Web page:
Why your doctors tell you it’s all in your head

I read hundreds of social media posts every week describing incidents just like this. A person with Fibro who has been suffering terribly and waited for weeks, even months for a doctor’s appointment is told, “it’s all in your head.” It is more than disappointing, it is humiliating. Why do doctors continue to say this, knowing that it is not only unhelpful but potentially harmful?

First of all, let’s look at what your doctor actually means by this. My guess is, what they mean to say is that you are somehow inventing your symptoms. In the doctor’s mind, if nothing shows up on the diagnostic tests, then it must not exist. There is no room for the possibility that we don’t have a test for that yet. The automatic assumption is that it’s not real. This is highly problematic.

But, in the current model of Western medicine, your doctor has absolutely nothing else to offer you (other than a handful of semi-effective, highly toxic drugs). So, the answer “it’s all in your head” is the doctor’s version of “you are responsible for this condition, not me.” Shifting blame and responsibility back onto the patient is the most classic of defense mechanisms. It is so much easier than saying, “I don’t know how to help you.” Better yet, “I can’t help you, but here are some practitioners I think might be better suited to treating this condition.”  Admitting this is the equivalent of admitting that there exist models of medicine other than the one the doctor was educated in that might actually have value.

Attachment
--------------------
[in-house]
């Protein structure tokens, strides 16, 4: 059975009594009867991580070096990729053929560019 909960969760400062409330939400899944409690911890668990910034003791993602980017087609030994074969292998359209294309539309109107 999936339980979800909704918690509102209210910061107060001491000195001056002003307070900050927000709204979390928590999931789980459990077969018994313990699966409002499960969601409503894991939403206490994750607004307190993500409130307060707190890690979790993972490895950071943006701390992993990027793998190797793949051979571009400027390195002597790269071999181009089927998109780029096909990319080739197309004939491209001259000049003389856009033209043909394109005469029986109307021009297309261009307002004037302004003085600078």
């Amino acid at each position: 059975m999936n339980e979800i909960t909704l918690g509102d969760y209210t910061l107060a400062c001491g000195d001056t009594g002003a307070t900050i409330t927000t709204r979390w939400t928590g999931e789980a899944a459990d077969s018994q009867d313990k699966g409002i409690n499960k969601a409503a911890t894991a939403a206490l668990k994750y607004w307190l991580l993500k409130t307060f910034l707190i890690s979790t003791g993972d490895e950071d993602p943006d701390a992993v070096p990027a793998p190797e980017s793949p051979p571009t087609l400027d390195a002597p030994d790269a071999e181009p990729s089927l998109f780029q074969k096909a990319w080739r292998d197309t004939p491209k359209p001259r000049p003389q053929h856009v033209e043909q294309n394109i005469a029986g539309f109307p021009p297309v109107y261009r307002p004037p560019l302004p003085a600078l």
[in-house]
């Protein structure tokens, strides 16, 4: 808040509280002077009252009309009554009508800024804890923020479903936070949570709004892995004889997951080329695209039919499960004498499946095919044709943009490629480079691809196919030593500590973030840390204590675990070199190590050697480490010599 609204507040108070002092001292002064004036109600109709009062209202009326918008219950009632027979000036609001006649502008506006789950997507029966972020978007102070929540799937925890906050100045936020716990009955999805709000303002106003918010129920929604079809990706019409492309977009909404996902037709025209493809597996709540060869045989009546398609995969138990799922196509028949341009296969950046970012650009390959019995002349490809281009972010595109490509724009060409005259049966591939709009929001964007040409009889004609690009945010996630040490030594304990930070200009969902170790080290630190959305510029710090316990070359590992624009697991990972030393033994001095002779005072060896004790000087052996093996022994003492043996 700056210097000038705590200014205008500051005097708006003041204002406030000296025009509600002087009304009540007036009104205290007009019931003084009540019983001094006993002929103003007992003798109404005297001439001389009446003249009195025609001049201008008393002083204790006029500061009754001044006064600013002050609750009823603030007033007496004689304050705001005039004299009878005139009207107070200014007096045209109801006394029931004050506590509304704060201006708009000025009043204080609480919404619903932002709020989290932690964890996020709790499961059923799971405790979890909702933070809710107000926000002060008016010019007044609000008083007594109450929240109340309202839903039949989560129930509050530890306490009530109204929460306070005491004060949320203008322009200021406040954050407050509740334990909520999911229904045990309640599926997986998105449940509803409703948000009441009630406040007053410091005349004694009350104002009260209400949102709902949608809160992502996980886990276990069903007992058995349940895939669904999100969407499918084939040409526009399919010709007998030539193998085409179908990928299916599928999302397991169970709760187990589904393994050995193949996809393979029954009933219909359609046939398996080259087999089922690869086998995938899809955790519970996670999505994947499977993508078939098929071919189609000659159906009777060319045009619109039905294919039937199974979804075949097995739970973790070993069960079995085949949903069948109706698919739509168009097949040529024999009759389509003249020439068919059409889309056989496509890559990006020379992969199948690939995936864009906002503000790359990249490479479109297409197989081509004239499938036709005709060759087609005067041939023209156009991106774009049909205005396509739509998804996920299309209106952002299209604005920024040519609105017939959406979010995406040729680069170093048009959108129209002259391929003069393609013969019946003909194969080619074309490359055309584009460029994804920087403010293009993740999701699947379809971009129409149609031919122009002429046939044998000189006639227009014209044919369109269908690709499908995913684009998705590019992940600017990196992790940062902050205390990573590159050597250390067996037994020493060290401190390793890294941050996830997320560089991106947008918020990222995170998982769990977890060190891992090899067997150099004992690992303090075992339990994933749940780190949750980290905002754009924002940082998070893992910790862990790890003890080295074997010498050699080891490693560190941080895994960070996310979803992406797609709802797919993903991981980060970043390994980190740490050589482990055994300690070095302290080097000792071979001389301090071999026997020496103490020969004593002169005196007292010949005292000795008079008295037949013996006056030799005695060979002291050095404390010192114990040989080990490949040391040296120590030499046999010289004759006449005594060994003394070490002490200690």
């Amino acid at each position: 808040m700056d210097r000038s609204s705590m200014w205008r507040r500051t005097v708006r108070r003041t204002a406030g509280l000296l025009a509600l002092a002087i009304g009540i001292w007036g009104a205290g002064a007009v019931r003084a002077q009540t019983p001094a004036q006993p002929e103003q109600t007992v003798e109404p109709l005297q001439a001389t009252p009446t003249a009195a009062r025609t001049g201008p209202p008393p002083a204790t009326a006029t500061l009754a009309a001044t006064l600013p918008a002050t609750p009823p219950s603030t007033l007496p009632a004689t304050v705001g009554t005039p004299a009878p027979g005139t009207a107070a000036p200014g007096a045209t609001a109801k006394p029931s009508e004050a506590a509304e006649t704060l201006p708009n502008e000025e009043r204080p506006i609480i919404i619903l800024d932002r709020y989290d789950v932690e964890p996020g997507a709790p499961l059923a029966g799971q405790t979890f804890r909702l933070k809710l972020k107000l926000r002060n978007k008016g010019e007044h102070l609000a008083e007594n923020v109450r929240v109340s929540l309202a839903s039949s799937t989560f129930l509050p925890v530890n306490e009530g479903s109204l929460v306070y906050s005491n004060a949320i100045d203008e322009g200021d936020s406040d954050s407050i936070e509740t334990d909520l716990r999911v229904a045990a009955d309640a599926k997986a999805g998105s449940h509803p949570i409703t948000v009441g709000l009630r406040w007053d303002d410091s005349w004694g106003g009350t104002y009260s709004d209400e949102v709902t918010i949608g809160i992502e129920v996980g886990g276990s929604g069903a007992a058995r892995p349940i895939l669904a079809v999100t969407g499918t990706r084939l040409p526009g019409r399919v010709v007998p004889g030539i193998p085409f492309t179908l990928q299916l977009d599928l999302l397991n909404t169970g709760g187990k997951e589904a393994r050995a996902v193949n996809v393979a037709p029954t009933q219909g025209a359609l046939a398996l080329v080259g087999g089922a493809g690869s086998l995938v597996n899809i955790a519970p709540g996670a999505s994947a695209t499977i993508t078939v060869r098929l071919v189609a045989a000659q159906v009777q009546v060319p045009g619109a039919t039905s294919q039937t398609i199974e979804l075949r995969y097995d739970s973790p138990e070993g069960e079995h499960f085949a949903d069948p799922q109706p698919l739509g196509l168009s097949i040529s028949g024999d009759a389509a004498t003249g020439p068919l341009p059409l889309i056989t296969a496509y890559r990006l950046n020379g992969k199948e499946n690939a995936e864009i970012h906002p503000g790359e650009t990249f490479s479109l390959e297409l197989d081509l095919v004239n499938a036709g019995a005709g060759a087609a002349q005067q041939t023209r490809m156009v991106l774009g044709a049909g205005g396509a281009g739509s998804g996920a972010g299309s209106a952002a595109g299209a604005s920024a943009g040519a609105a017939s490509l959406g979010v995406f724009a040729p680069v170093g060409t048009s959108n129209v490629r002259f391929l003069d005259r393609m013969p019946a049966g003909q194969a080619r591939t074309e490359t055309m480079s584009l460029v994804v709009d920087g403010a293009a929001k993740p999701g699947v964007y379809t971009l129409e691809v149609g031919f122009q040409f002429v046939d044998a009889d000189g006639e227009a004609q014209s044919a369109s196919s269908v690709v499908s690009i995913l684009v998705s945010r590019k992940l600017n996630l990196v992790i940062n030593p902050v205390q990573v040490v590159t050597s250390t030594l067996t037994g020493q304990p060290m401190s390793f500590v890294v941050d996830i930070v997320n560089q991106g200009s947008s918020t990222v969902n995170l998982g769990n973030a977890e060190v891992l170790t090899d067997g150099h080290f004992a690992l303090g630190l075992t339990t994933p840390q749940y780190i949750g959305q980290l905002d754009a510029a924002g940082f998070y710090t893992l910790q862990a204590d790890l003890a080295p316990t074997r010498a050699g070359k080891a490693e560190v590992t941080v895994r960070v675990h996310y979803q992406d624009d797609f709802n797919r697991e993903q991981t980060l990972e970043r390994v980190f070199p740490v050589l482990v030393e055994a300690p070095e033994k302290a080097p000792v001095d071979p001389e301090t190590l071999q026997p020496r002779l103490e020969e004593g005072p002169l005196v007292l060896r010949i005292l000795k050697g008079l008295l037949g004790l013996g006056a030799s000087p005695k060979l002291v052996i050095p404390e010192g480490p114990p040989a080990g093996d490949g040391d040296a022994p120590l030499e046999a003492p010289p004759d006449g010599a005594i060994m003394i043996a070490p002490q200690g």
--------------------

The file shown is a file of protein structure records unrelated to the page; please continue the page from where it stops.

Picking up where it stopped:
In my experience, most doctors I have spoken to about Fibro would be totally happy not to ever treat anyone with Fibro again.  So why, then, do they drop the ball at the point of “all in your head” instead of providing an alternative treatment plan? Honestly, it seems to come down to two things: Ego and tunnel vision. Neither of these is a quality of good care.

We have the right to demand a different model of care from our doctors. We do not need to accept “all in your head” as a form of care. We can learn to hear this as “I am limited,” and have compassion for this doctor who is unable to provide us with care.

So, I hope this never happens to you. But if it does, I hope you can feel compassion for this doctor and accept the limitations of the model of medicine they practice; do not blame yourself. Move on. Find a functional doctor who can offer you better care. You deserve better.

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